Recently, I was out driving on the highway during a rainstorm. I signaled right and started to switch lanes. The problem was, due to low visibility, I failed to see a van that was moving into the same space. Its tail swiped the front side of my car.
For the next few days, I drove around with increased hesitation. Before turning, I would double and triple check. My driving speeds were down a few miles per hour. In general, I was more cautious. After a while, however, I was back to my New York driver self, navigating the streets with (semi) reckless abandon.
It’s common for people who experience a setback to be more cautious the next time. The problem is, many folks will often view a single failure as an indictment on past efforts and will not try again. For example, they make many sales calls that don’t convert. Or they produce a product, service or program that they believe will sell and get almost no response. So, they quickly throw in the towel and give up.
While there is merit to failing fast, which encourages us to quickly identify when an approach won’t work and move on before investing large quantities of time, capital and other resources, we also need to be able to persevere in the face of adversity and try again when the situation calls for it.
In “Think and Grow Rich,” author Napoleon Hill tells the story of a man who traveled from his home in Maryland to Colorado in pursuit of gold.
After weeks of labor, he was rewarded by the discovery of the shining ore. He needed machinery to bring the ore to the surface. Quietly, he covered up the mine, retraced his footsteps to his home, and told his relatives and a few neighbors of the “strike.” They got together money for the needed machinery and had it shipped. He and his nephew went back to work the mine.
The first car of ore was mined and shipped to a smelter. The returns proved they had one of the richest mines in Colorado! A few more cars of that ore would clear the debts. Then would come the big profits.
Down went the drills. Up went the miners’ hopes. Suddenly, the vein of gold ore disappeared. They drilled on, desperately trying to pick up the vein again, all to no avail. Finally, they decided to quit.
They sold the machinery to a junk man for a few hundred dollars and took the train back home. The junk man called in a mining engineer to look at the mine and do a little calculating. The engineer advised that the project had failed because the miners were not familiar with fault lines. His calculations showed that the vein would be found just three feet from where the others had stopped drilling.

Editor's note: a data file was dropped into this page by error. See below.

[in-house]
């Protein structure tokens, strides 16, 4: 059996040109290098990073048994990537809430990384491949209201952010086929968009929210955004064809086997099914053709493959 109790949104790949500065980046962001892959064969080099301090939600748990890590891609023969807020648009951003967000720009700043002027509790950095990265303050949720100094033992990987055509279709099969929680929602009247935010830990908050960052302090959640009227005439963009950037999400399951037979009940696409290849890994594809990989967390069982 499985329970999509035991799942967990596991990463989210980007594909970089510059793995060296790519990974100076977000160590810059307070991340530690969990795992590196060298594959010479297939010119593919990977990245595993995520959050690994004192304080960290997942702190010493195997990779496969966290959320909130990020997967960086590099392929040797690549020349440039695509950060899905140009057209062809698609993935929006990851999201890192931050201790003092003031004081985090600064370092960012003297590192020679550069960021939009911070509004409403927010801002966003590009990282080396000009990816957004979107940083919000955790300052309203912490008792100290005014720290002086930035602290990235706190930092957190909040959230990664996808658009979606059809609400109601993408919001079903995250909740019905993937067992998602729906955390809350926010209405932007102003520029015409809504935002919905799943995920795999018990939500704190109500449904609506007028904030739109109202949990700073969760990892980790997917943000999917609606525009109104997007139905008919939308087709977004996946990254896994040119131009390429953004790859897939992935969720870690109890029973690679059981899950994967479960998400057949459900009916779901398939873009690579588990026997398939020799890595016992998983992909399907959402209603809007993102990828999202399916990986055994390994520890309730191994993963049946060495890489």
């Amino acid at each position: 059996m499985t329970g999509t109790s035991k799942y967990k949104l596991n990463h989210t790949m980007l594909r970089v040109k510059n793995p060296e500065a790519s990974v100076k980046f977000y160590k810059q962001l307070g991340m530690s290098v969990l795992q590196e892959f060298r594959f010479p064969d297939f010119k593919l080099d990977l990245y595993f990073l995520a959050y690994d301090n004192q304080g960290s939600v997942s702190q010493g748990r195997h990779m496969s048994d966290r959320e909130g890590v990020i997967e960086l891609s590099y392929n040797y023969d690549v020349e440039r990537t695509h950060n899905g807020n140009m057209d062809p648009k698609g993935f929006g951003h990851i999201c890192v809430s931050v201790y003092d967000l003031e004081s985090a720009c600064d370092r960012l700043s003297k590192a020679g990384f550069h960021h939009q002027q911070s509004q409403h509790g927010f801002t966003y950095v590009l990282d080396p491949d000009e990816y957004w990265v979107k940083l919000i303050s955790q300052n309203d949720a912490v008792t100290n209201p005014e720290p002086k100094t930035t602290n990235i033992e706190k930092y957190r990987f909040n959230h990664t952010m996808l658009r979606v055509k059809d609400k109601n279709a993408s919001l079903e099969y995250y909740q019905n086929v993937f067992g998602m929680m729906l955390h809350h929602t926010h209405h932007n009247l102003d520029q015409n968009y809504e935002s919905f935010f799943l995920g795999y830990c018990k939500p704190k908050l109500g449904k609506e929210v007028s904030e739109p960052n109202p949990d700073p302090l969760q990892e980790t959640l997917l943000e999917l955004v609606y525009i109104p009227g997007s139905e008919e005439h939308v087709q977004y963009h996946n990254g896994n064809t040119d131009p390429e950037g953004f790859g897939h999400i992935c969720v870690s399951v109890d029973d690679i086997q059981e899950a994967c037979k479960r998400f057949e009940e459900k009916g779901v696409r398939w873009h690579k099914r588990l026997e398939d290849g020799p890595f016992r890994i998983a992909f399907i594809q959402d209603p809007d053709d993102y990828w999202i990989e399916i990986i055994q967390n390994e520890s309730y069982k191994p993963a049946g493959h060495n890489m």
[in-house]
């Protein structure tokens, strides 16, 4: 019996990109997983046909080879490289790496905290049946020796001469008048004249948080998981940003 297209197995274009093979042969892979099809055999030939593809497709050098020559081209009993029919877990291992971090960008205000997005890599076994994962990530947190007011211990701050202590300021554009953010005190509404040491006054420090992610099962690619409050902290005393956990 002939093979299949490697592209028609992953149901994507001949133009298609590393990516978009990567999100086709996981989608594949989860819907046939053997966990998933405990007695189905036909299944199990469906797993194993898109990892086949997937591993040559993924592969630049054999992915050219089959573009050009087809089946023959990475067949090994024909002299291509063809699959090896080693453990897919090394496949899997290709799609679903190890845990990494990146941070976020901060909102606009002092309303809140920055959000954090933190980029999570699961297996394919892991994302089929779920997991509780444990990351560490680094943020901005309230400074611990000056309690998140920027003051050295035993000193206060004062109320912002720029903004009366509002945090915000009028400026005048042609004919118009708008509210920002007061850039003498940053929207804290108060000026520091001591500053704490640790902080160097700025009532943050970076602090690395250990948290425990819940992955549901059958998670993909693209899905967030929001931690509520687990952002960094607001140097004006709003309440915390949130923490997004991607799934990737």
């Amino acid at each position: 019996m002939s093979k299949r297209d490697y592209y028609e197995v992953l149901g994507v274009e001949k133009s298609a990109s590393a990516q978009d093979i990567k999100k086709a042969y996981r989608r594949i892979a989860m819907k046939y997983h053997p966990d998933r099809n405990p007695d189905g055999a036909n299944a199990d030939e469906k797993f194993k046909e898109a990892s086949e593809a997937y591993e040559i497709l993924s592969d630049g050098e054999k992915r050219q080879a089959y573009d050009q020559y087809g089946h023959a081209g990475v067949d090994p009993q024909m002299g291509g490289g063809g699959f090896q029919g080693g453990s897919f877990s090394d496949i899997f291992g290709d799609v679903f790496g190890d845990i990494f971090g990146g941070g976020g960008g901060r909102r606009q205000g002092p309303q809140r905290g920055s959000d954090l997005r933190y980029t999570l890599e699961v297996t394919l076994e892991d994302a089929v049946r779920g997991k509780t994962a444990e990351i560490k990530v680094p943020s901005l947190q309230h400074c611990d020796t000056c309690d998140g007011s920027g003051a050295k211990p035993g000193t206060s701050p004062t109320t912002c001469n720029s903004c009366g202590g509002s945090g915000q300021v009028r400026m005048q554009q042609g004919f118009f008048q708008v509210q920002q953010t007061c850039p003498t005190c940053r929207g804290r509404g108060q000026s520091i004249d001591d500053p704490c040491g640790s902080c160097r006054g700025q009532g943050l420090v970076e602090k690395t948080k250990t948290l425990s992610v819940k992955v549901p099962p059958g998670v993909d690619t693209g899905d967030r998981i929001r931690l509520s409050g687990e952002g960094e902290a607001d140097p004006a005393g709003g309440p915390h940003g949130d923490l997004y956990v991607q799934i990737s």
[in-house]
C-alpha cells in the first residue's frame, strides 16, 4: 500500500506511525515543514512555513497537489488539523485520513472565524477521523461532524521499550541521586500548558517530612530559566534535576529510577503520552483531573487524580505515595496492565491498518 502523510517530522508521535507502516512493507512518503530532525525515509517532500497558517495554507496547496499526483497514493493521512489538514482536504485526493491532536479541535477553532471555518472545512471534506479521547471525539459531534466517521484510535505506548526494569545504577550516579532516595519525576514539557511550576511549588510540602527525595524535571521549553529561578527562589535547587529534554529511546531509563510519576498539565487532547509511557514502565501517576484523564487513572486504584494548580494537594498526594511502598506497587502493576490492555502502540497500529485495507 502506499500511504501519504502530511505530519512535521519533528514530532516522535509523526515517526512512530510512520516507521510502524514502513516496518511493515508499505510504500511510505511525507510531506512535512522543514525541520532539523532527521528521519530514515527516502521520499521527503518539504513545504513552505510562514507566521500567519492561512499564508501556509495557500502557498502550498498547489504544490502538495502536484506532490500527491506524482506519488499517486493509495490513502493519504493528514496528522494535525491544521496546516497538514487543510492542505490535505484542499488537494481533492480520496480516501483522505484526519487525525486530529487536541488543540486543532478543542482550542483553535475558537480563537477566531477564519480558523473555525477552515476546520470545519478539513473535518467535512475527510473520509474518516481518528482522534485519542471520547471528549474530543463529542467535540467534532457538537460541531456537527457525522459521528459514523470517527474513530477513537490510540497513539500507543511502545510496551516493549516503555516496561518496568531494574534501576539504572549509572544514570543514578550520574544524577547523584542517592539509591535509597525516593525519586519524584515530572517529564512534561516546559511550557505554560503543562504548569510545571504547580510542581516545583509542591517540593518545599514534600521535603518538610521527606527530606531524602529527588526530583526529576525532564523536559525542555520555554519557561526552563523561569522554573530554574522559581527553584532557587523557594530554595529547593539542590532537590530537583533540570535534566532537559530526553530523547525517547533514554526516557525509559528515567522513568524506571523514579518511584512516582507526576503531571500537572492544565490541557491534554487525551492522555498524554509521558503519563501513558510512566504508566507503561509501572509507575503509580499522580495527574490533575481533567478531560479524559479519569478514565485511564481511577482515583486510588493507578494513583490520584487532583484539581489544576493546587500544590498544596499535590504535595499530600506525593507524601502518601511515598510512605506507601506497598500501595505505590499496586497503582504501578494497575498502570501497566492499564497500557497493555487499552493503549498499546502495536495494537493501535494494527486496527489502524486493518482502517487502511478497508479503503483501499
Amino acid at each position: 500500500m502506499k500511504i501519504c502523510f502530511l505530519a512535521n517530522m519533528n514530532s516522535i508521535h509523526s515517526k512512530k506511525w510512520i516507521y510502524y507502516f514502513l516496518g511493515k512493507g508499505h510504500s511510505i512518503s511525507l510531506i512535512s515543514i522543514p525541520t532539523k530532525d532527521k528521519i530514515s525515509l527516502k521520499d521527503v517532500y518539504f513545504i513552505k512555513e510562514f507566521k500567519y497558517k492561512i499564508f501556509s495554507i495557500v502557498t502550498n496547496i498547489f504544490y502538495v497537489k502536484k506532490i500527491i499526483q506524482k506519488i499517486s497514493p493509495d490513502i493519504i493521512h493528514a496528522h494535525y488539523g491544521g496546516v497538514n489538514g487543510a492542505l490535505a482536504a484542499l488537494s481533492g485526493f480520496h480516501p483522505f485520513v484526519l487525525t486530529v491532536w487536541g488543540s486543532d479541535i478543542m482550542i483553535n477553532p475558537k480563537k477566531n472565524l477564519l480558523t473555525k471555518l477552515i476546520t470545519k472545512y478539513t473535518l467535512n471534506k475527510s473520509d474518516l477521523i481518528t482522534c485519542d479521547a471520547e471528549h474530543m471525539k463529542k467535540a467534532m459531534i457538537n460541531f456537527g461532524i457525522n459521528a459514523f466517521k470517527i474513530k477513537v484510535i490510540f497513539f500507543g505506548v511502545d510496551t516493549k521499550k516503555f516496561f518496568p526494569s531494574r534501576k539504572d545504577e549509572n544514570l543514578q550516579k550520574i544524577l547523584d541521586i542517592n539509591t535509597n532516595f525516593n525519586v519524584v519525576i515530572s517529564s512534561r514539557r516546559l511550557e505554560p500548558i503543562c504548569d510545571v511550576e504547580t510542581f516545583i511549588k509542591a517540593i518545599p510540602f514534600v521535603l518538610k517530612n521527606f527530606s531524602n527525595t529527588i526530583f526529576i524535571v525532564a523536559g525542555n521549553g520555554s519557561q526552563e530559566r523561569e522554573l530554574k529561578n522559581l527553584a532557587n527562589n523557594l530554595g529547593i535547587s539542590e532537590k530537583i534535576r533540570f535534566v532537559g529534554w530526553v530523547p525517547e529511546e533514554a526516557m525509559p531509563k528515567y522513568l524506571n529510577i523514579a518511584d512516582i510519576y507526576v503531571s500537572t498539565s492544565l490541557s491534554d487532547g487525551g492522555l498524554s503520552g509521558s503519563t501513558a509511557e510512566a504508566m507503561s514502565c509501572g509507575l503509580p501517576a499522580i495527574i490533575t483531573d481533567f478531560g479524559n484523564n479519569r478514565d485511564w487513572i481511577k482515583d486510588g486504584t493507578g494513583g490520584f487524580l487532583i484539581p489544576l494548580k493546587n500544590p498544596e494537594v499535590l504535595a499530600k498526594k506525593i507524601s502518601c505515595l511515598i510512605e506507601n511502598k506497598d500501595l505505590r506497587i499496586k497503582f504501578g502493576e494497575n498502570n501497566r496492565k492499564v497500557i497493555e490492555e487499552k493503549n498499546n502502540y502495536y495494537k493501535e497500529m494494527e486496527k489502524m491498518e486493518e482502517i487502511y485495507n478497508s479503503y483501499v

That is exactly where it was found.
The junk man took millions of dollars in ore from the mine, because he knew enough to seek expert counsel before giving up.
The question is, how do we know whether we need to buckle down and give it another go or when it’s time to cut our losses and move on?
Here are some questions that can help add clarity:
- Do you offer a product people are willing to pay for? If you’ve done your research and people said that they would pay for what you’re making/selling, then you may be closer to succeeding than your initial sales indicate. Try to determine what prevented them from stepping forward the first time and adjust your approach accordingly.
- Are you making progress? Use the business goals that you set and measure your progress. The benchmarks you set for your venture should give you an idea of your progress.
- Are you, or can you be, better than your competition? You don’t have to be much better. Just 1 or 2% will suffice. And it can be in your service as much as your product.
- Have you cultivated diehard fans? If you can’t even get a small group of people to love your product, there is almost no chance that your business will succeed.
- How passionate are you about your business? Without passion, you will most likely fail. If you are not getting pleasure out of your business, it may be time to try something else. No matter how much you love your business, there will be ups and downs. Passion helps you get over the downs, and there are many.
- Is your business relationships-based? The more that your product or service depends on how much trust people need to have in what you’re offering, the longer it will typically take for you to gain traction.
- How would you advise someone else? It’s often much easier to look at your situation objectively when you take a step back and remove the emotional triggers, such as how much time, effort and emotion you’ve already invested.
- Is it in you? Much of success is based on your capacity to push ahead. If you don’t have the skills required, can you build the team that does? If you don’t have the right connections, can you hustle to open the right doors?
Naphtali Hoff, PsyD, (@impactfulcoach) is president of Impactful Coaching & Consulting. Check out his leadership book, "Becoming the New Boss." Read his blog, and listen to his leadership podcast. Download his free new e-book, “An E.P.I.C. Solution to Understaffing.”